Consultant appointments often contain provisions requiring the consultant to retain key personnel for the duration of the project. The following case demonstrates the importance of not overlooking the requirements in such provisions.
Fitzroy Robinson Ltd v Mentmore Towers Ltd & Others  EWHC 1552 (TCC)
The dispute arose out of a scheme to develop a private members club in London and associated country house hotel. The architect became involved in the project in the summer of 2005 and was to be involved in putting together a design and obtaining the planning permission.
In March 2006, before the various contracts were signed with the employer, the director of the architect responsible for development of the scheme (Mr Blake) resigned. Mr Blake was required by the architect to work his year’s notice. The employer had been told that Mr Blake would be the team leader and would be involved throughout the duration of the project. Mr Blake had been the reason that the architect was considered for the contract in the first place and had been involved in all pre-contract meetings and in putting together the design documents. The contract was executed by the employer in May 2006 but the employer was only told of Mr Blake’s resignation in November 2006.
A dispute arose between the parties concerning outstanding fees which totalled in the region of £1 million. One of the (many) issues raised by the employer by way of defence and counterclaim concerned allegations of misrepresentation arising from the dishonest conduct of the architect in connection with the resignation of its team leader.
Relevant contract terms
Clause 7 of the contract provided that the architect:
“shall procure that the Team Leader shall be personally available and responsible for the overall management supervision and co-ordination of the Services and that there will be no change of responsibility without the prior written agreement of the Employer (such agreement not to be unreasonably withheld or delayed)”
Misrepresentation: the legal principles
- To make a claim in fraudulent misrepresentation the employer needed to establish the following:
- That the architect made a representation to the employer before the relevant contract was entered into.
- That the representation was fraudulent (made without an honest belief in its truth).
- That the misrepresentation acted as an inducement to the employer to enter into the relevant contract.
- That the employer suffered a loss as a result.
Misrepresentation: Applying the principles
The judge found, on the facts, that:
- The architect had repeatedly represented to the employer during the pre-contract negotiations (at meetings and in the bid documents) that Mr Blake would be involved throughout the project in the role of team leader. This was not a statement of future intent but was a representation of fact as to the services and the personnel that the architect would provide to the employer.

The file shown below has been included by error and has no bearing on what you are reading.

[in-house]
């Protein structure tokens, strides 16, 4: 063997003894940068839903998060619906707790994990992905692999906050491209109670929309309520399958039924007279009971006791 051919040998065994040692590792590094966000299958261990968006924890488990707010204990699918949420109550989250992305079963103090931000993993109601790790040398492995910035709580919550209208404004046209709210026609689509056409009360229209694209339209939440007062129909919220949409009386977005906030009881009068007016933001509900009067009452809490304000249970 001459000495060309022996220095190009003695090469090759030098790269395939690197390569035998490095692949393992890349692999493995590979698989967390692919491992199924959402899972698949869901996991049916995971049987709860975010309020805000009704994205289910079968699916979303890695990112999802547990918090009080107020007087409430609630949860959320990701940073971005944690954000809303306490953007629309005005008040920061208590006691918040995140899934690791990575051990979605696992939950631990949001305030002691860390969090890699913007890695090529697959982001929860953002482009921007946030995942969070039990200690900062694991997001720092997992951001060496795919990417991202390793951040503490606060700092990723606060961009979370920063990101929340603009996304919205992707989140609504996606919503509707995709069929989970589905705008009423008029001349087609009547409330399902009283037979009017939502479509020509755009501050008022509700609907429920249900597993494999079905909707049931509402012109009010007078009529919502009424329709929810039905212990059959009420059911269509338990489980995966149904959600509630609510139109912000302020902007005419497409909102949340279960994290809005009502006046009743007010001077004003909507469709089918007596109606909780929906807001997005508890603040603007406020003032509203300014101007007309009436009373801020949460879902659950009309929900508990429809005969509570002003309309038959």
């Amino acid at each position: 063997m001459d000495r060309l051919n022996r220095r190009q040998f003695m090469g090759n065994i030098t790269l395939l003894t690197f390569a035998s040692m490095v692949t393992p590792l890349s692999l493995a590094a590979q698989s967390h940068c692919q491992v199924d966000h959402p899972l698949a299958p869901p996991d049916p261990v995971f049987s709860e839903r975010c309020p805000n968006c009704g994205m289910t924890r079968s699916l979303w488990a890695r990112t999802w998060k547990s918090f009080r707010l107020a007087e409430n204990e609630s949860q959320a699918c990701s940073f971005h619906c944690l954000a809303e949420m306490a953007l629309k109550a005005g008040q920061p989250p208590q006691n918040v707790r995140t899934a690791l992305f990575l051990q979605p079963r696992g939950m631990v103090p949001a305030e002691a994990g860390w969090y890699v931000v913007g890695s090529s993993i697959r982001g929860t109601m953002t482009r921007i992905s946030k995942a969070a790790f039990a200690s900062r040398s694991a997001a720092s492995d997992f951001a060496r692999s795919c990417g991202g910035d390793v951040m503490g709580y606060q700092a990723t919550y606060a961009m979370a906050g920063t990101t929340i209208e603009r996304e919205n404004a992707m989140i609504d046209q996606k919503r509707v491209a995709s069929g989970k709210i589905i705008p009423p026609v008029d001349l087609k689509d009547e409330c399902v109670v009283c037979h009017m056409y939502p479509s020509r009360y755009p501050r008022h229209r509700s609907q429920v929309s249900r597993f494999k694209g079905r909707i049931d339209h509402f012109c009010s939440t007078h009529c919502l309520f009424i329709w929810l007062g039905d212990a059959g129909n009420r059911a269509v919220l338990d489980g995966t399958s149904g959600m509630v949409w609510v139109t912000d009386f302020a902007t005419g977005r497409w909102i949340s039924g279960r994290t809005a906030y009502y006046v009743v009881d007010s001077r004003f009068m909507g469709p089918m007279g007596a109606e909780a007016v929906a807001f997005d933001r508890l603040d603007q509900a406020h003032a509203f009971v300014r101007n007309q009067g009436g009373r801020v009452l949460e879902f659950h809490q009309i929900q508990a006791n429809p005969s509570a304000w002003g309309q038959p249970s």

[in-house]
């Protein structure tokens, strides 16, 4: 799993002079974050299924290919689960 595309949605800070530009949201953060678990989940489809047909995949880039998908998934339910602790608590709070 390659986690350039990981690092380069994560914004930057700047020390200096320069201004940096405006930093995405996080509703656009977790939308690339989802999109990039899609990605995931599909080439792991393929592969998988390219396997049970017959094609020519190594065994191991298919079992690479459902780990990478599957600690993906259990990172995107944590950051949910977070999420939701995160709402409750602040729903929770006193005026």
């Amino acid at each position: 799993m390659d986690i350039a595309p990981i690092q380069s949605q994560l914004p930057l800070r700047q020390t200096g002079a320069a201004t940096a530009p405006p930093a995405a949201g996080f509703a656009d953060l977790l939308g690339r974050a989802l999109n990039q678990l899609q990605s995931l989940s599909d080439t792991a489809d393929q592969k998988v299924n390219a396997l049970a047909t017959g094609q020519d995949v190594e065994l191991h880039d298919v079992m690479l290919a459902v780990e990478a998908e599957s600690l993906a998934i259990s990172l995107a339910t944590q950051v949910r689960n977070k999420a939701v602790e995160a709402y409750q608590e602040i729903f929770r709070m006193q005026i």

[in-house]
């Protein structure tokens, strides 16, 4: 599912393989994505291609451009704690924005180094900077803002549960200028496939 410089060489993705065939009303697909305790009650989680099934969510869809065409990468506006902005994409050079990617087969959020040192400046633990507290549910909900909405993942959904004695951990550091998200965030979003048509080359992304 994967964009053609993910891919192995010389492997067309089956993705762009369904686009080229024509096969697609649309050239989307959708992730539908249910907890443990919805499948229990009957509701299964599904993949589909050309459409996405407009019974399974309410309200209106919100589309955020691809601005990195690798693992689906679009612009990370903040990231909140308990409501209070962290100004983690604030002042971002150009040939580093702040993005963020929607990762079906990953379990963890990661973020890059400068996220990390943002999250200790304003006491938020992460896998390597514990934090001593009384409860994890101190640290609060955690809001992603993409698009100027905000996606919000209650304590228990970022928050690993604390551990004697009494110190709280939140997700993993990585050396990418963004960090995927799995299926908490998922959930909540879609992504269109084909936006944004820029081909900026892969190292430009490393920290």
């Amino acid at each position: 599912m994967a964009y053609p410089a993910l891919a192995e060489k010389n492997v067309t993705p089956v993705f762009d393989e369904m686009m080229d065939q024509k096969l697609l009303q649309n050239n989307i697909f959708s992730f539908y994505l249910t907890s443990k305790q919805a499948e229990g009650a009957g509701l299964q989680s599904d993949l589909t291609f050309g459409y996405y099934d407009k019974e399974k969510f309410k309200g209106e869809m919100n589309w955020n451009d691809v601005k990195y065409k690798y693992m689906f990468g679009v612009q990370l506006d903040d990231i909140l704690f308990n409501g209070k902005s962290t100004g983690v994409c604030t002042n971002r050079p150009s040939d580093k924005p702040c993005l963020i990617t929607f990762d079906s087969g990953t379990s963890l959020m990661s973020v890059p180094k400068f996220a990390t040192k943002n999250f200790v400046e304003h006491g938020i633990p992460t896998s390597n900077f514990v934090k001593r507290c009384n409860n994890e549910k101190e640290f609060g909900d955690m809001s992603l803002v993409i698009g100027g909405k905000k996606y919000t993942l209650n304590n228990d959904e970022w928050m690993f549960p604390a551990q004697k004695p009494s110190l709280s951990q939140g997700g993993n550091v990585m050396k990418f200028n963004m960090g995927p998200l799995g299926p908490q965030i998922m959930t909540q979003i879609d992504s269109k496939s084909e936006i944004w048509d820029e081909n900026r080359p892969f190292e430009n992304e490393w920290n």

- The statements about Mr Blake’s continuous involvement in the project as team leader were a material inducement to the employer to enter into the contract with the architect.
- The representation was false and deliberate and made for the specific purpose of ensuring that the architect won the contract.
- The false representation was knowingly and dishonestly not corrected by the architect (because it might well have affected whether or not the architect would have been awarded the contracts at all) and constituted a fraudulent misrepresentation.
The question of whether the employer had suffered any loss as a result of the misrepresentation centred on the employer’s argument that but for the misrepresentation the contracts with the architect would not have been entered into and that the employer had been deprived of the opportunity to engage an architect who would be able fully to address the requirements for the project without delay, disruption, change of personnel and loss of continuity.
The employer was unable to demonstrate that there was any delay or disruption to the project caused by Mr Blake’s departure. In the judge’s view the only potentially recoverable area of loss was likely to relate to the disruption to or duplication of work by the architect arising out of Mr Blake’s departure (i.e. getting Mr Blake’s replacement up to speed). The precise assessment of the financial consequences of this (if any) would have to wait till the hearing on costs because it would at most lead to a reduction in the fees otherwise due to the architect.
From a practical point of view employers might find it helpful to include an express term dealing with key personnel in professional appointments. For consultants it is clear that they should promptly inform their employers of changes in key personnel because of the importance that employers can attach to certain key players on a project.